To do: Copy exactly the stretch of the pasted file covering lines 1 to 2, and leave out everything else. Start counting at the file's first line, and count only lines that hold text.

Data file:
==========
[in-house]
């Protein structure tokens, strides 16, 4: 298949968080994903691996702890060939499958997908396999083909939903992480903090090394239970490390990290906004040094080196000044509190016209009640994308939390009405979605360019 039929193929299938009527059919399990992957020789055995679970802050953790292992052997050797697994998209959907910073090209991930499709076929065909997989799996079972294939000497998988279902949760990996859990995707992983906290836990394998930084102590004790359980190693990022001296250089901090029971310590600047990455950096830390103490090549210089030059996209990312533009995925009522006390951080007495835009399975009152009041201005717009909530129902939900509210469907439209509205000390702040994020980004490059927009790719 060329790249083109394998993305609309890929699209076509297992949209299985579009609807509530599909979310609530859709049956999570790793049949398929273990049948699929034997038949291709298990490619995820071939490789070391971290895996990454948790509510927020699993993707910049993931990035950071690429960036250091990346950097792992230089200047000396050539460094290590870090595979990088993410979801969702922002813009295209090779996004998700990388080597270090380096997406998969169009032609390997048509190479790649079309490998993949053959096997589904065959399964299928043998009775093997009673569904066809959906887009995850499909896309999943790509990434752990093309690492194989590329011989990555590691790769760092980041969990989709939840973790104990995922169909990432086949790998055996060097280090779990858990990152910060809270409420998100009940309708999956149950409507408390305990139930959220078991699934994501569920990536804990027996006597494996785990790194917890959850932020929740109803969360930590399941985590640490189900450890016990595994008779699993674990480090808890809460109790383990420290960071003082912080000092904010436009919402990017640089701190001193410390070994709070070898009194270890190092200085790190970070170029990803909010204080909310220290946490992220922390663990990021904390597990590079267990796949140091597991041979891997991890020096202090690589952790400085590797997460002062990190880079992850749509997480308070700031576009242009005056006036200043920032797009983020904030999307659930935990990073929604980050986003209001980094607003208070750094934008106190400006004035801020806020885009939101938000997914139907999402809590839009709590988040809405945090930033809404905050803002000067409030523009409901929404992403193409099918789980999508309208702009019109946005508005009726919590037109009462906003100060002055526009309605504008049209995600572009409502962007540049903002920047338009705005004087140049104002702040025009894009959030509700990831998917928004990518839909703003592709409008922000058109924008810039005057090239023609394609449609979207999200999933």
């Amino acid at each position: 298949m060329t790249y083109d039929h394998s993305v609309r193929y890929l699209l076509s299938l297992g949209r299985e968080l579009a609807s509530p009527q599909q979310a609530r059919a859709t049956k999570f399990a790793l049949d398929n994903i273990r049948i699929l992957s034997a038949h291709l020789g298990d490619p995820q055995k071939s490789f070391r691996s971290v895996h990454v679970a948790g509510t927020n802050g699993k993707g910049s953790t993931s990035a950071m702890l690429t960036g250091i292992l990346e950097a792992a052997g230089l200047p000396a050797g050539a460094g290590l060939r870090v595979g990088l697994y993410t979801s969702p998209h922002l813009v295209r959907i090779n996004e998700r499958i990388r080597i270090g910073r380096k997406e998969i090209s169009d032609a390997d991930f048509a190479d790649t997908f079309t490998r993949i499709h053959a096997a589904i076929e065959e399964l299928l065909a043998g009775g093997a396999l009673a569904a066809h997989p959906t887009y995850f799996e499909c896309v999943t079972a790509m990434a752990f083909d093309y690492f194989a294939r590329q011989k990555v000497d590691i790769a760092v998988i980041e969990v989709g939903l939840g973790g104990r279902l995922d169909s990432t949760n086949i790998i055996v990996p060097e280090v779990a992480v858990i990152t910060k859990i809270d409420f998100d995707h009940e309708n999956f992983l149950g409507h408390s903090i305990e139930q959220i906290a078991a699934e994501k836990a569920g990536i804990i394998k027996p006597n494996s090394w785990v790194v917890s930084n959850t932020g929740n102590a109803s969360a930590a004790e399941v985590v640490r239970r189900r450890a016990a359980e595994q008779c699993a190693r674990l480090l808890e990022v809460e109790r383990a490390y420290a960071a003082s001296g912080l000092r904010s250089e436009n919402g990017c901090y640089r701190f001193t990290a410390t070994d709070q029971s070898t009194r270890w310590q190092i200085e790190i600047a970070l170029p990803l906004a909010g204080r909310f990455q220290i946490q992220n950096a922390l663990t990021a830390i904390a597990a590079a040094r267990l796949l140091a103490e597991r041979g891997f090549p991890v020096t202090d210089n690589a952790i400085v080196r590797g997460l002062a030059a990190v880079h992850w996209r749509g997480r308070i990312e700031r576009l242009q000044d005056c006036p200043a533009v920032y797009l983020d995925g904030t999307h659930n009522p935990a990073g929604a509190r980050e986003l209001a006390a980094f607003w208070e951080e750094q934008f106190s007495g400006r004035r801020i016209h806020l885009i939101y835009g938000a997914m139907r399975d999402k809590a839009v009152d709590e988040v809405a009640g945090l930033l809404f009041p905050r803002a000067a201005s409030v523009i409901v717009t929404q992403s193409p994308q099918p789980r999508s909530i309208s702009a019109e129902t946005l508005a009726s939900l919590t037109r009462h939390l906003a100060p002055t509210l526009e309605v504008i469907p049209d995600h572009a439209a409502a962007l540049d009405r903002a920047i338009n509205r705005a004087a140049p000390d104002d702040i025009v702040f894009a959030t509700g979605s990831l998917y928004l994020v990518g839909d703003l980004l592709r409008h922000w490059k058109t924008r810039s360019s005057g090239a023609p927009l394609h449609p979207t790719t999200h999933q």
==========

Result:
[in-house]
């Protein structure tokens, strides 16, 4: 298949968080994903691996702890060939499958997908396999083909939903992480903090090394239970490390990290906004040094080196000044509190016209009640994308939390009405979605360019 039929193929299938009527059919399990992957020789055995679970802050953790292992052997050797697994998209959907910073090209991930499709076929065909997989799996079972294939000497998988279902949760990996859990995707992983906290836990394998930084102590004790359980190693990022001296250089901090029971310590600047990455950096830390103490090549210089030059996209990312533009995925009522006390951080007495835009399975009152009041201005717009909530129902939900509210469907439209509205000390702040994020980004490059927009790719 060329790249083109394998993305609309890929699209076509297992949209299985579009609807509530599909979310609530859709049956999570790793049949398929273990049948699929034997038949291709298990490619995820071939490789070391971290895996990454948790509510927020699993993707910049993931990035950071690429960036250091990346950097792992230089200047000396050539460094290590870090595979990088993410979801969702922002813009295209090779996004998700990388080597270090380096997406998969169009032609390997048509190479790649079309490998993949053959096997589904065959399964299928043998009775093997009673569904066809959906887009995850499909896309999943790509990434752990093309690492194989590329011989990555590691790769760092980041969990989709939840973790104990995922169909990432086949790998055996060097280090779990858990990152910060809270409420998100009940309708999956149950409507408390305990139930959220078991699934994501569920990536804990027996006597494996785990790194917890959850932020929740109803969360930590399941985590640490189900450890016990595994008779699993674990480090808890809460109790383990420290960071003082912080000092904010436009919402990017640089701190001193410390070994709070070898009194270890190092200085790190970070170029990803909010204080909310220290946490992220922390663990990021904390597990590079267990796949140091597991041979891997991890020096202090690589952790400085590797997460002062990190880079992850749509997480308070700031576009242009005056006036200043920032797009983020904030999307659930935990990073929604980050986003209001980094607003208070750094934008106190400006004035801020806020885009939101938000997914139907999402809590839009709590988040809405945090930033809404905050803002000067409030523009409901929404992403193409099918789980999508309208702009019109946005508005009726919590037109009462906003100060002055526009309605504008049209995600572009409502962007540049903002920047338009705005004087140049104002702040025009894009959030509700990831998917928004990518839909703003592709409008922000058109924008810039005057090239023609394609449609979207999200999933």